Chapter One Chance, Coincidence, and Chaos The evolution of life on earth has produced some exquisite and peculiar beasts, among which humans are a distinct curiosity. We tend to set ourselves apart from other animals, for sentient beings hardly seem to fit into nature's intricate order of life. But humans are really no less marvelous than other living species with whom we share a long and complex evolutionary history. All existing life forms endured a struggle for existence and evolved seemingly inspired adaptations. We are just another product of nature, yet we humans uniquely stride on two legs, carrying aloft a curious brain with which we can probe our origins and dare to foresee the future.     Our very nature makes us curious about how and why we evolved, but the particulars of our evolutionary creation have been somewhat elusive to traditional science. We understand some key principles, rooted in Darwinian biology, but sometimes the simple means of evolutionary progress do not seem to offer a full explanation of our biological gifts. How could an aimless evolutionary process, patching together random biological novelties and oddities through trial and error, lead to Homo sapiens ?     Much of our difficulty in probing our origins is due to the tremendous time scale required for the process of evolution to unfold, something that is not easy to comprehend. Only a few sparse fossils from the distant past, and keen observations of life on earth today, can spur the scientific imagination toward testable hypotheses of how evolution led to the menagerie populating the planet today--and how we were afforded the luxury of questioning our place in nature. Yet even with the fragmentary fossil evidence we have, our understanding is limited solely by our imaginations.     One can only dream of the grandest biological experiment: restarting the earth at the inception of life and watching the evolutionary story play itself out. One wonders how our history and prehistory might differ if we were to start again. Would birds and baboons alike ultimately find a place on the planet after billions of years of evolution from the simplest of living organisms? Would our place in nature be the same, or would humans even have any place in nature at all? Most likely not. Initial life forms would have evolved into an equally astonishing array of creatures, to be sure, being aimlessly self-propelled through a tortuous evolutionary history with no particular destiny. It is unlikely that life was destined to have included us. This is because the evolution of life is subject to fates wantonly dictated by three ubiquitous and mischievous forces: chance, coincidence, and chaos.     Chance I really should not be here. It is not that I have no right to be here in Ohio or anywhere else, but that I probably should not be anywhere at all. Biological principles made me what I am, but my good fortune in being present on earth is the highly unlikely consequence of a long series of chance events. Indeed, chance itself may be considered as a key biological principle.     Chance played more of a role in my immediate origin than I should care to admit. When I was born, the youngest of four boys, it was largely because my mother wanted a daughter. By having four children the odds for at least one daughter were on my mother's side, but the less likely outcome of the birth stakes played a little trick on her. Lucky me, for otherwise I would not have been conceived.     So how did all this happen? Let's assume, for convenience' sake, the chances of having a boy or a girl at each birth are exactly even--a 50 percent chance for the birth of Susan Gayle McKee. [Yes, her name had been chosen.) Had the firstborn of my family chanced upon an X chromosome from my father, and thus become a girl, I never would have been conceived years later. But my mother's peculiar saga had begun, much to my ultimate benefit. It was a Y chromosome that started a chain of events by producing a boy.     The second child also could have been a girl. The laws of probability tell us that chance is multiplicative, so the chance of my poor mother having two boys in a row was only 25 percent. We understand in retrospect that the third son was not exactly planned, another chance event, but to keep things simple, he too had a 50 percent chance of being the daughter my mother so desired. Multiply him in, and there was a 12.5 percent chance, or just one chance in eight, that there should have been any need for my conception.     Just a different gleam from my father's eye, and I too could have been Susan Gayle McKee, perhaps a distinguished suburban lawyer rather than an itinerant anthropologist. My mother would have been pleased, but it was not to be. Taking matters back further, now that we are thinking along these lines, none of the McKee boys would be here at all if my father had not been born a boy, and my mother born a girl. Put all these chance events of two generations together and there is less than a 1.6 percent probability, merely one chance out of sixty-four, that I should be here on earth. Keep in mind that I am considering only gender selection here. The fragility of the human developmental process, along with a myriad of biological and social factors, makes me even more unlikely.     Yet here I am, digging up ancient fossils and studying the remote human past, despite the improbability of my recent past. To what can we attribute this sequence of events? Some would call it fate; others may invoke manifest destiny. I prefer to look at it more scientifically, in which case, at least statistically speaking, the events leading to my birth were a culmination of nothing more than dumb luck--a product of chance. These things happen.     Some may look at my analysis of my own improbability and quibble with my mathematics. Fair enough, for they may look at things from a population perspective: it was likely that a boy such as myself would have been born, and probable that some families would consist of four unruly boys. True, but I cannot help thinking that if time were rolled back and the sequence started over, with just one tiny difference in the fertilization of any egg that became a member of the McKee family, I would not be here and you would not be reading this book.     As we go back generation after generation, the probabilities of coming up with exactly me become diminishingly small. Certainly my ancestors hoped that their lineage would carry on, but the precise way in which things happened would have been well beyond their prognostication. One chance event led to another and, for better or worse, here I am.     Certainly you must realize that you are equally unlikely. The same laws of probability apply to your family as well as mine. The same genetic principles determining gender and a host of other characteristics have been filtered through the generations to come up with something that is uniquely you, unless of course you have an identical twin. You are lucky to be here, for a plethora of scenarios could have played out over the years. Every human being, as well as every monkey, bird, and insect, is the uniquely improbable result of past combinations of genetic material. It is that specific improbability of every individual that makes each of us unique, and gives evolution something to work with.     Not only is the probability of your own individual existence very tenuous, but your species--our species, Homo sapiens --is also a fluke of familial descent. We are lucky to be here, and we are exceptionally lucky to be able to think and read and write about our good fortune. Baboons, pigeons, and cave crickets were not afforded the same modicum of cerebral capabilities, no matter how unique and well-adapted they may be. And they were bred by the same basic principles that led to us. We are just, as Thomas Henry Huxley described us in 1854, an "aberrant modification" of an evolutionary theme.     Now this may be a bit disconcerting to some people. Sentient beings, sapient human beings, have always thought that there was something inevitable about them. Even devout Darwinian evolutionists tend to put our own immodest species at the top branch of the evolutionary tree, as if we were somewhat better and more evolved than other living species. But, as we shall see throughout this book, chance has played a role in putting every living thing at the top of the present evolutionary tree.     Some have looked with discomfort at the unlikelihood of the evolution of a large-brained, intelligent species and proclaimed evolutionary theory a farce. Statistically speaking, our evolution seems to be too improbable even to consider. Our evolutionary probability is indeed minuscule. But such arguments invoke the same logical twist that I used above to claim my own improbability. Any specific product of biological evolution, be it human or giraffe, is unlikely. What is likely is that some sort of species would have descended from our own remote ancestors. Just as contemporary statisticians could have predicted that a boy such as myself would be born in Ohio in 1958, a prehistoric prognosticator could have foreseen some sort of peculiar species emerging from the animals then on earth. The boy did not have to be me, and the species did not have to be us. It was a matter of chance, intermingled with other principles of evolutionary biology.     Chance is one of the most horrifying words in the lexicon of a scientist. It strikes terror into our hearts, for we want rational, principled explanations of the world as we know it. Scientists try to package the phenomena of physics and biology alike into neat little explanatory boxes driven by deterministic processes in which chance plays no role. This is a pity, because by embracing the powers of chance, rather than balking at the use of the word, scientists may find that some very interesting things can happen by chance, including the evolution of the human species. We may even discover the keys to what increased our chances of surviving and evolving.     So how did all this happen? How did a series of chance events lead to complex sentient beings? Charles Darwin gave us the answer, or at least a large part of the answer, about a hundred years before one of his adamant supporters chanced to be born in Ohio. He called the directional force of evolution "natural selection"--the way nature "selects" among the variants born of chance. In the words of Sir Ronald Fisher, "natural selection is a mechanism for generating an exceedingly high degree of improbability."     Natural selection can shape and mold populations by allowing the fittest individuals to survive and reproduce. Among those individuals, in the last 3 or 4 million years, were our own ancestors as well as the ancestors of every creature on earth today. Our ancestors made it through natural selection. What luck.     But that luck may have been shaped by a series of timely coincidences.     Coincidence The events of one's life, or of many lives, often coincide in ways that invite the human imagination to conjure up intriguing but tenuous meanings to simultaneous circumstances. Coincidence plays a tremendous role in the way we perceive and interpret our universe. But the meaning of coincidence can be viewed in many different lights.     Many people firmly believe that tragic events, particularly deaths, always occur in threes. Thus, once two friends or relatives have passed away, such believers in this rule anxiously await the third demise. It is truly amazing how often we can observe such packages of three coincidental misfortunes, but more often than not the package is an artificial product of our minds' attempts to rationalize what we see. People die every day, and other things are always going wrong, so it is easy to choose three people we know or three personally significant circumstances to fulfill our own prophecies. Such sequences of events are thus mere coincidence, with no greater meaning.     Sometimes, however, events coincide for distinct reasons. One circumstance may cause another, either directly or indirectly. For example, your purchase of this book may cause my income to rise, and I am truly grateful for that direct effect, as is my growing family. More indirectly, what I am writing today may cause you to view life differently, a coincidence that is my primary purpose for writing this book. But up to this point, our lives have been largely independent.     Likewise, distinct events may share the same cause. The end of a war may cause an increase in the birthrate in many families; for this coincidence I hold a measured amount of gratitude, as my birth was at the tail end of the baby boom that followed World War II. But it is not always easy to differentiate between mere coincidences, caused by chance or perceived artificially, and significant coincidences that stem from recognizable causes.     It is no mere coincidence that I began writing this particular section of my book on the twelfth day of February. This day coincides with a particular anniversary, in fact two anniversaries, and my choice to write was made with forethought and eager anticipation. On February 12, 1809, Charles Darwin, the great naturalist and founder of modern biological thought, was born in Shrewsbury, England. On this day, also in 1809, Abraham Lincoln, the great American statesman and sixteenth president of the United States, was born in Hardin County, Kentucky. Both Darwin and Lincoln wrote words that have found their way into my personal library, and indeed my library contains biographies of both. The words and deeds of Darwin and Lincoln, two unrelated people born an ocean apart on the very same day , shaped human life and thought on earth for well over a century, and will continue to do so. What a coincidence!     Charles Darwin and Abraham Lincoln shared more than just birthdays, greatness, and long-term impact on human thought. Both lost their mothers at an early age, Darwin in 1817 and Lincoln in 1818. In 1831 Lincoln began life on his own as Darwin set sail on the Beagle , also leaving his former family life behind. Darwin published his first paper in 1836, a rite of passage for any academic, as Lincoln paralleled such an achievement by attaining his license to practice law. The following year, Lincoln moved to Springfield, Illinois, and presaged his future career with his first public statement on slavery; Darwin moved to London and began his all-important notebook on the transmutation of species, inscribing thoughts that soon led to the concept of evolution through natural selection.     The year 1858 was particularly significant for both Darwin and Lincoln. Darwin announced the theory of evolution through natural selection, beginning a debate on the nature of our biological origins that has lasted to this day. The following month, Abraham Lincoln held the first of his famous debates with Stephen Douglas on the issue of human slavery, changing forever the course of political events and human race relations.     From 1858, the lives of Abraham Lincoln and Charles Darwin diverged. Lincoln became the president of the United States in 1861, fought for the preservation of the Union and the emancipation of slaves, and briefly knew victory before his life was cut tragically short by an assassin in 1865. Darwin, on the other hand, lived a fruitful and longer but not healthful life, publishing significant works until his death in 1882. Both did die for their convictions: Lincoln for being perceived as a tyrant by John Wilkes Booth, and Darwin, so it is said, from a slow nervous illness brought on by his dedication to an unpopular view of life. However one looks at it, none can deny that besides the coincidence of their birth, the lives of Darwin and Lincoln contained many significant parallels. Or can it be denied?     One way to test for the possible significance of coincidence, such as that of Darwin and Lincoln, is to look for a common cause. Certainly the social influences of the nineteenth century shaped the courses of their lives. The circumstance of one human enslaving another went across the grain of Lincoln's thought, as it did Darwin's, and catalyzed a heartfelt and eventually effective reaction. But Lincoln had to work against established opinion; so the immediate cause of Lincoln's approach to life was not clear. Likewise, in the England Darwin knew, the works of geologists and economists influenced Darwin's interpretations of the living and fossilized life forms he so keenly observed. But his deductions of evolution through natural selection flew in the face of ensconced Victorian thought. So whereas they were influenced strongly by their times, both Lincoln and Darwin saw through the indoctrinated views of life and strove toward new light. Perhaps their strong-willed independence was more than mere coincidence, with a very specific and principled cause.     For a possible explanation of coincidence, one can turn, as people often do, to the influence of the stars and planets. As an amateur but enchanted stargazer, I marvel that my computer can take me to any place and any time and exhibit the sky in its full glory on a small screen above my keyboard. According to the computer program, the sky on February 12 was a sight to behold in 1809, from England or Kentucky. On the day on which Lincoln and Darwin joined the ranks of the living, Mercury, the messenger of the gods, was in their zodiac birth sign of Aquarius. Maybe this foretold the impact their messages would have. Indeed, Mars, the god of war, was in the constellation Virgo, the virgin; astrology is neither my forte nor interest, but one could interpret the sign in terms of the battles both men were to fight upon breaking fresh new ground. I have no idea of the possible significance of Uranus abutting Libra on that particular night, but certainly some astrologer could enlighten us as to the mystic significance of the event.     Such astronomical observances, or astrological fantasies I suspect, reach much too far for an explanation. The point is that one finds coincidence when one looks for it, and the human mind constantly searches for just such correlations. This habit of searching for patterns is ingrained in our nature for good reason--our curiosity carved the path of our evolution. But our ruminations may not be of any significance; the coincidences may be real, but they are not necessarily important. One must neither abandon principled rules of causation nor ignore the viewpoint that comes from greater circumspection. To put it into perspective, by some very rough calculations I estimate that around ninety thousand people were born on February 12, 1809. Despite the same planetary influences across the globe, only two, Charles Darwin and Abraham Lincoln, led lives that still resonate consciously in our thoughts today.     The critique of coincidence can be taken further. I chose the parallel dates of Darwin's and Lincoln's significant life events at the expense of other, possibly less interesting, noncoincidental occurrences. Poor Lincoln was rejected in his 1836 proposal of marriage to Mary Owen; Darwin married and had a first child in 1840, beating Lincoln to betrothal by well over two years and to fatherhood by three. Such discrepancies are easily overlooked in a well-played game of coincidence-seeking.     But a game it is. My entirely subjective analysis of Darwin and Lincoln is reminiscent of an intellectual game imagined by Hermann Hesse in his classic 1943 novel, The Glass Bead Game . As Hesse wrote: "Then there were the tempestuous letters from abstruse experimenters who could arrive at the most astounding conclusions from, say, a comparison of the horoscope of Goethe and Spinoza; such letters often included pretty and seemingly enlightening geometric drawings in several colors." Both scientists and pseudoscientists alike fall into the same playful habits of searching for and finding coincidence. It is, after all, good intellectual fun.     Coincidence, be it by cause or caprice, is part of all lives. Interpretations of coincidence can be fraught with error, but they are worth finding when a true, verifiable causal agent can be established. The distant past, heralded by the fossil record, is as subject to the dangers inherent in the overinterpretation of coincidence as it is to the rewards of discovering true causal agents of coincidental change. We may find from the sparse fossil evidence that one species arises as another declines, or even that evolutionary changes among many species appear to have coincided. A good scientific mind is then inclined to propose that such apparently simultaneous events had a common cause. After all, cause and effect in evolution is one of the processes we want to grasp. The job of a scientist is then to test the hypothesis of cause and effect by looking at the fossil record more closely and circumspectly. As it turns out, discerning the difference between mere coincidence and important causation is not only difficult but is severely hampered by the fragmentary nature of the fossil record.     The fossil record we extract from the ground is a notoriously incomplete sampling of past life. Fossilization and preservation of any individual animal is largely a matter of chance, using chance in the sense already explained. If the skeletons and imprints of every living being from the past had been fossilized and preserved intact, we would be walking upon a ground so full of incredible fossils that it would be an embarrassment of riches for even the most ambitious and assiduous paleontologists. But most plants and animals die and disintegrate without leaving a recognizable trace for posterity. Once the remains of a life are preserved, subsequent discovery of the resultant fossils is also largely a product of chance, as we shall see.     Our biographical information on the lives and deaths of ancestral forms is thus a mere sketch, and sometimes as lacking as for the ninety thousand or so humans born on February 12, 1809. Had the life histories of Darwin and Lincoln been subjected to the vagaries that characterize fossilization, we might not have been able to note the incredible coincidence of their simultaneous births. They would have appeared in the historical record at roughly the same time, but there would have been a lack of precision with which we could have identified their births, and the potential significance of February 12 would have been glossed over.     On the other hand, if historical records were like fossil records, births that coincided somewhat less precisely may have produced the illusion of simultaneity. Thus, Carolus Linnaeus, the Swedish botanist who founded our taxonomic system of naming and categorizing life on earth, born in 1707, would appear to have joined the human family at roughly the same time as Benjamin Franklin, the famous American statesman and philosopher who was born in 1706. Likewise, the birth in 1744 of Jean-Baptiste de Lamarck, an important French naturalist and early evolutionist, would seem to coincide with that of Thomas Jefferson, yet another American statesman of great historical significance, born but a year earlier in 1743.     One can be remarkably successful in roughly correlating the births of significant players in the history of European biological thought with those of great American statesmen. I tired of this little game after getting through only half of the alphabet, but I did happen to note that Erasmus Darwin, evolutionist and (biological) grandfather of Charles Darwin, and George Washington, statesman and (nonbiological) "father" of the United States of America, were born in 1731 and 1732 respectively.     My impatience with pursuing such historical coincidences and near coincidences stemmed from my firm belief that they hold no significance beyond the pleasures of gaming. I find no useful notions stemming from roughly simultaneous birthdays of biologists on one side of the Atlantic and statesmen on the other. Yet there may have been, and probably were, significant influences guiding each notable individual toward great thoughts and deeds. Such influences and perhaps general principles should not be lost to academic inquiry. Indeed, it is our scientific duty to test coincidences for possible meaning.     Just as it is easy to go astray with an imprecise or forced history, so it is with the fossil record. Paleontologists and evolutionary biologists must be wary of coincidences that are not real, such as close but not quite simultaneous origins or extinctions of different species. The simultaneous origin of a swifter impala with that of a more nimble cat to pursue it may be a clue of great evolutionary significance. Or it may be nothing but mere coincidence. Discerning the difference between mere coincidence and those events which reflect true cause and effect is one of the greatest challenges facing evolutionary biologists, and particularly paleontologists. Where true coincidences occur they must not be ignored; correlations between the expansion of the ancestral human brain and the appearance of stone tools, or even between changes in the brain and other parts of the body, could be important. The very essence of human success may have culminated from a fortunate set of significant coincidences. Scientists are constantly searching for clues to such coincidental events of true evolutionary significance.     Chaos In an incomplete fossil record, a cause of coincidental effects (or of any effect at all) may or may not be perceived. This can get frustrating. What if the cause, or at least a partial cause, of a significant evolutionary event was something as seemingly insignificant as a butterfly's passing by? A large carnivorous cat, destined for a successful kill of a complacent impala grazing upwind, may snap fruitlessly at a passing butterfly (as our pet cats and dogs often do). The action alarms the nearby animals, and the cat thus loses the chance to find substantive nutrition in the now escaped herd of impalas. For the lack of nutrition, the carnivore dies. Its potential offspring are never born, and grandcubs become an impossibility. Eventually another species is lost, not solely to caprice but specifically because of a passing butterfly. To an evolutionary biologist, as to a mathematician, such a sequence of events represents chaos . And it happens time and time again.     To understand chaos in the context of evolution, we must first define what chaos is, and fit the concept in with chance and coincidence. Chaos has many implications. To most people it is the opposite of order. Chaos may mean anarchy to a politician or unpredictability to a mathematician. It is often a cause for despair. But do not despair, for chaos is one of the reasons you are here. Indeed, in Greek mythology, Chaos is the yawning void from which all things come. Chaos can lead to order, if the chaotic system chances upon a lucky coincidence. But we must back up a bit to understand such nuances.     Unpredictability is at the heart of chaos theory, a branch of mathematics. Chaotic systems can be represented by the weather, which is notoriously unpredictable, or evolution through natural selection. Both systems rely upon very specific principles, such as the exact temperature and relative humidity that produce a rain cloud or the precise genes and environmental interactions that make up the lives of evolving animals subjected to natural selection. But there are many of these principles acting at once.     Chaos is derived from precise principles, exacting causes and effects. If precisely the same conditions start a chaotic system in motion, the result will be the same every time. That is the point: one must start with precisely the same conditions down to the most minute details. For the same storm to ensue more than once, all the weather conditions to the finest degree of temperature and the right accumulation of moisture in the air must exist. For the same species to evolve, every link in the chain must be precisely the same, down to the level of the genes of individuals in an initial population.     Chaotic systems are extremely sensitive to initial conditions. At a very fine level of analysis, chaos explains chance. If you were to go to a casino and roll a pair of dice from your hand, the result would appear to be the result of chance. But just imagine if you could control the roll down to the finest detail. With the dice accurately positioned in your hands, an exacting back swing of the forearm, a perfectly measured thrust forward, and precise timing of release at an optimally controlled angle, you could roll the same every time. You would be rich, and the casino would go broke. But you do not have that level of control, no matter how hard you try. On the level of control at which our nerves, muscles, and senses operate, the far more precise rules governing the physics of rolling dice come together in a chaotic fashion, and unpredictable manner, to result in the appearance of chance. Chance is thus the result of chaos, not vice versa.     Let's go back to the improbability of my birth. I attributed my familial sequence of male births to chance, but at a finer level of analysis the appearance of chance was the result of chaos. A very specific sperm had to follow a particular course toward an individual egg at precisely the right time. One unmentionable change of even the slightest proportion and you would not be reading this book today. Like rolling the dice, it was a matter of physical precision that resulted in me rather than anybody else. It was chaos, governed by laws of physics and biology but resulting in something unique every time. Perhaps these laws can provide some solace to those who fear the uncontrollable lawlessness implied by chance. As the great paleontologist William K. Gregory stated in 1949, "Chance should not be contrasted or logically opposed to Law, but both are merely different aspects of one continuous reality."     Many scientists have taken up the concept or concepts of chaos and shaped a definition to suit themselves. Here the term chaos will be restricted to its currently applied meaning: chaos represents unpredictability based on sensitivity to initial conditions. Historical contingencies of even the smallest proportion may eventually have a profound effect, even if every event is controlled by precise rules and principles.     Unpredictability is an easy concept. We do not know what will happen next, even with simple principles at work. For example, my grandfather, who presumably understood the basic mechanisms of human reproduction, could not have predicted that his son would have four boys. Likewise, as we shall see, the exact, long-term course of evolution is also unpredictable. One need not impose chance events on evolution to result in unpredictability. The impact of asteroids, for instance, may have skewed the course of evolution in unpredictable directions, but its course would have been unpredictable even if no asteroids ever disrupted an evolutionary trajectory. Evolving systems undergoing natural selection are so strongly affected by the nature of the plants and animals present at the beginning of any time we consider that they are intrinsically chaotic. Evolution depends on initial conditions.     Such extreme sensitivity to initial conditions is best illustrated by a hypothetical event called the "butterfly effect." Some people collect butterflies as a hobby; I collect butterfly effects, and you can view them at your leisure in the box below. The butterfly effect was originally conceived by Edward Lorenz, a researcher of meteorology, who saw the importance of initial conditions in trying to predict the weather. Thus, as you can see from the collection, most butterfly effects involve the weather in North America being changed by one or more butterflies in either South America or Asia. But one can have much more fun with the butterfly effect.     As an evolutionist, my idea of the butterfly effect is that described earlier, where the butterfly distracts a cat from its prey, condemning the carnivorous species to extinction. One can imagine a wealth of such chaotic foibles in the system. Even with the butterfly distraction, a more tenacious cat or dog in the wild may successfully catch its prey, live to reproduce, and pass on its genes of successful gazelle-hunting and butterfly-ignoring; in turn, this may lead to the demise of its prey, its food source, and ultimately but belatedly to the extinction of the carnivorous beast itself. That damned butterfly can have just about any effect, or lack thereof, and thus makes long-term prediction impossible.     More relevant to our subject of study, a single lost child who stumbled into a dark watery grave changed the course of science forever, nearly 3 million years after his premature death. The chance fossilization of the child's skull set the initial conditions for many of our concepts of human evolution. Indeed, butterfly effects are relevant not only to the evolution of life but also to the development of our interpretations of how life evolved.     Like coincidences--and the fossilization of a child's skull is nothing more than a chance coincidence--initial conditions and their unpredictably chaotic effects pose a problem to scientists who deal with the past. Sometimes when I talk about chaos and explain how it could have shaped human evolution, my colleagues toss their arms up in despair and ask why it is worth studying anything in evolution if some stupid butterfly could be the key to understanding everything. It gets worse when I include the role of chance and add insult to injury by pointing out that much of what we see in the fossil record is mere coincidence. But there is more to understanding chaos. And there is more to understanding evolution.     One need not despair at all. It is simply a matter of asking the right scientific questions. Although the initial conditions may help lead to the evolution or extinction of an animal, there still must be basic principles at work, and such principles are what scientists are after. Not everything can be attributed to the whims of a butterfly. The butterfly effect is simply like that of planting a seed. Sometimes the seed will grow into a tree, later to be used to build a house or to fuel a fire, whereas other times the seed will not germinate at all. At work are basic biological principles of plant reproduction and growth, and if a tree grows to be utilized, basic principles of architecture or combustion are still key considerations.     Trends in the evolution of animals also emerge from simple principles. Species origins and extinctions follow intriguing patterns, despite their chaotic unpredictability. Basic Darwinian principles such as natural selection, as well as ecological norms involving food supply and demand, shape and drive evolution. It is worth understanding those principles and how they apply to the evolution of a species such as our own. Yet there is also value in understanding evolution in the context of chaos theory, for as we shall see, chaos develops when the various forces of evolution combine. Furthermore, the initial conditions of the human form played a large role in determining the eventual outcome we know as Homo sapiens .     But if the evolution of life, like the course of an Atlantic hurricane, is shaped by basic principles and natural laws, why are things so unpredictable? Why do we perceive chaos and allow the thoughtless whims of butterflies into our equations? The answer takes us to the very heart of chaos theory.     Imagine a simple case of cause and effect: a leopard catches an impala; the impala dies. Admirers of the impala may cringe at the thought of the horribly violent death of this graceful antelope, but such is the nature of life in the wild. With a greater number of hungry leopards stalking the land, more impalas will meet their gruesome deaths. Fine, a simple principle. A mathematician would consider it to be a simple linear relationship--one could draw a straight line on a graph to represent the proportionate increase in leopards and decrease among impalas.     The equation of life, however, is not so simple and linear. Without enough food, in the form of impalas, the population of leopards may suffer. In nature, unlike capitalistic economic systems, the increase in demand does not ultimately result in an increased production of supply. Quite the opposite: increased demand almost always results in a decreased supply. So, based solely upon the simple principles espoused so far, the leopard population may decline due to lack of food as they deplete their food source of impalas.     What goes around comes around, or so it is said. And so it goes with the leopard and the impala. Fewer cats mean less threat to the impalas. Impala populations then rebound and fill the African landscape once again. This serves to restock the meat counter for the cats; they thrive upon the feast, and the impalas decline one more time. On simple principles, such a cycle of rise and fall can continue indefinitely. This simple yet ubiquitous ecological principle was noted by Alfred J. Lotka, a physical chemist, and his Italian counterpart, Vito Volterra, who formulated a mathematical model of the fluctuating relationships between predator and prey.     The laws of supply and demand, as envisioned in a simple Lotka-Volterra model, lead to a seeming balance of nature, albeit a cyclic balance. These cycles of population fluctuations do not follow a straight line but go up and down, depending on the densities of each population. They are nonlinear , as are chaotic systems. But if we add just one more principle, the picture becomes a bit more complex and the balance becomes a touch more chaotic.     A second principle could be this: a lion (rather than a leopard) catches an impala; the impala dies. And now two similar principles, those of leopard and lion hunting, both affect the fate of the impala. This is just the beginning of the chaos that is about to ensue for all the parties concerned.     One could complicate this dynamic model of life further, and an avid ecologist certainly would, to build an unpredictable chaotic system. Leopards, at least in southern Africa today, seem to have a strong preference for impalas, despite their fairly catholic dietary tastes. Lions, who ravenously consume everything from insects to buffalo, tend to opt for larger prey such as giraffes. Although this complicates our simple model of impala supply and demand, given the range of other options available, the impala situation would tend to affect the leopard more than the lion. The predictability of the system thus becomes considerably more complex and nonlinear, with population densities of each animal being dependent on the densities of all others.     Mathematical models of similar ecological relations have been constructed, and equations run for generation after generation in the simple mind of a computer. What happens? Well, it depends. Even a simple Lotka-Volterra model, as mimicked on a computer, can have many consequences. One can totally eliminate the element of chance with a strictly unwavering equation for the number of leopards, lions, and impalas, and still a plethora of scenarios may unfold--depending upon the initial numbers of each kind of animal. Throughout the generations, general oscillating trends may develop, and the system could go on forever. Alternatively, as we learn from both computers and real life, eventually the system may collapse, with one or more species going extinct. Such is the nature of chaos: unpredictability based upon the nature of initial conditions.     The true marvel of chaos, however, is that it can lead to ordered ecological systems and complex beings such as ourselves. Not just a few but thousands upon thousands of rigid ecological and evolutionary principles, perhaps complicated by chance and coincidental events, result in the balance of nature, or at least what we perceive to be a fairly stable situation. A chaotic system converges on a pattern known in mathematics as an attractor , and it can stay in that pattern for some time. Chaos then becomes an irony in and of itself, as the resultant system appears to be quite ordered. But the "balance of nature," if one wants to call it that, is a dynamic and nonlinear balance that can be frighteningly tenuous. We cannot predict the future behavior of the mathematical attractor, and it remains to be seen if we can predict what will happen next in nature. HUMAN EVOLUTION has been the product of many forces that together made us neither inevitable nor probable. The links of the human evolutionary chain were riddled with chance, coincidence, and chaos, and we cannot fit the links together without a full appreciation of these factors. We can explore the initial conditions of our evolutionary past through the fossil record, and we can test for principles of what made us human. We may learn how the capricious forces of nature acted constructively in driving our evolution, and how they played integral roles in the Darwinian forces of natural selection. Science can find the mischievous factors, dissect their component parts, and dare to make predictions.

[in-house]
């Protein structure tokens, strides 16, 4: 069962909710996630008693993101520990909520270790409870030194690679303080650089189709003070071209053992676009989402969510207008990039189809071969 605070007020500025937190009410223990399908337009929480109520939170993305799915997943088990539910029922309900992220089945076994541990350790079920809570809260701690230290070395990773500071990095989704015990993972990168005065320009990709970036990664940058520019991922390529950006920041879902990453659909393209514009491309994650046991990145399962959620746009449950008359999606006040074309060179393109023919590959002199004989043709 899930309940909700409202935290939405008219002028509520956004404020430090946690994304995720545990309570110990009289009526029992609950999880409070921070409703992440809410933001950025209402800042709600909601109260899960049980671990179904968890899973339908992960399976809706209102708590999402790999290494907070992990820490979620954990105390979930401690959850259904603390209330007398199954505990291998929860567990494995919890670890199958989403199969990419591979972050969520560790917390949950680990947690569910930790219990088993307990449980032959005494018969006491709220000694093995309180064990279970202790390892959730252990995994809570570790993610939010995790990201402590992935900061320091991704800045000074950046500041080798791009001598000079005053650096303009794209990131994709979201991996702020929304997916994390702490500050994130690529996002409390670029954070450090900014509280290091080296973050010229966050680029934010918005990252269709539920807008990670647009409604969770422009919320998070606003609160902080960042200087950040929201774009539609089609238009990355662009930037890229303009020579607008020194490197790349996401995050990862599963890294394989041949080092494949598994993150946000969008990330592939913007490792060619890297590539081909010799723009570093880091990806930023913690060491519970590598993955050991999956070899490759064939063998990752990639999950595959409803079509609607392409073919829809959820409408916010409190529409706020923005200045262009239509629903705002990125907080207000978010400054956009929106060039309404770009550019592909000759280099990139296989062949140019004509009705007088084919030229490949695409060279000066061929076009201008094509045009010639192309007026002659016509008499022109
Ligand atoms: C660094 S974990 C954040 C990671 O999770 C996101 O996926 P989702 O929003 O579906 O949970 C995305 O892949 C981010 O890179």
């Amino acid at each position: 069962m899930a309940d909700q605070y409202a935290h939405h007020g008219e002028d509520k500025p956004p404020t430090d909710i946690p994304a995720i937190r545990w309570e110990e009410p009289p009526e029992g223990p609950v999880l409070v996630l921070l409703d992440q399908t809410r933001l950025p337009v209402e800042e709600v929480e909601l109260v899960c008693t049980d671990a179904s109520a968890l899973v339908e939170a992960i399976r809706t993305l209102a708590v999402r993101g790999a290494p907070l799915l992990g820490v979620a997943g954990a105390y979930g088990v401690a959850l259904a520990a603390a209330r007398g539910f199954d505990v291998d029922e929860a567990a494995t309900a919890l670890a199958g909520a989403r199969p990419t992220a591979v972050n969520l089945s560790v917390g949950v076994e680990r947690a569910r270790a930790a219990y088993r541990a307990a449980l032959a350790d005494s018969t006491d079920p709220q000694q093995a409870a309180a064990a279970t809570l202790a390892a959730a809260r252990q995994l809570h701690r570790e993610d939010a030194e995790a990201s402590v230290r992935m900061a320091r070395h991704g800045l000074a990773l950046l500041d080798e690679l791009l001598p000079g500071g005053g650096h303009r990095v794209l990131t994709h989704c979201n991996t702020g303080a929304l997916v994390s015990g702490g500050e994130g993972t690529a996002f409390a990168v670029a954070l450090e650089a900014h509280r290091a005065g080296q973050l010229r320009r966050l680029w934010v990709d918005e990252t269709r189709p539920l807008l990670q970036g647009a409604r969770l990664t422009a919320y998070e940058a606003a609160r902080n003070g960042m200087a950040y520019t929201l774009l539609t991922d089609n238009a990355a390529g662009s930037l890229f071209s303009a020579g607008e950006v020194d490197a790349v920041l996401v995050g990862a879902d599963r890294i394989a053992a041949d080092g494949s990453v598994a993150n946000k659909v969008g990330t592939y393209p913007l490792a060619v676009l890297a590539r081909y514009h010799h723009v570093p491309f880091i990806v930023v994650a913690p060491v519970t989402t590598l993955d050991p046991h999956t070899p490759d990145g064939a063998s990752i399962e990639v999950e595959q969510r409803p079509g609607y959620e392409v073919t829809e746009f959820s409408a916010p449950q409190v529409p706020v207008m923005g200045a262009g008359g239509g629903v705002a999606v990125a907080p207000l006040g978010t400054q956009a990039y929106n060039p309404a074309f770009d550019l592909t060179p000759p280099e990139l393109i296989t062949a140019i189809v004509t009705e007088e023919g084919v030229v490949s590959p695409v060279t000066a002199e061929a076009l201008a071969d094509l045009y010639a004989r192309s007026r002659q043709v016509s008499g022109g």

Table of Contents

Prefacep. ix
1 Chance, Coincidence, and Chaosp. 1
2 Between a Rock and a Hard Placep. 19
3 A Tale of Two Sitesp. 34
4 Speeding Up the Pace of Evolutionp. 73
5 Rebels Without a Causep. 112
6 The Mother of Inventionp. 131
7 "You Can't Always Get What You Want ..."p. 168
8 Autocatalysisp. 201
9 The Beginning and the End of Evolutionp. 229
Notesp. 257
Literature Citedp. 263
Indexp. 269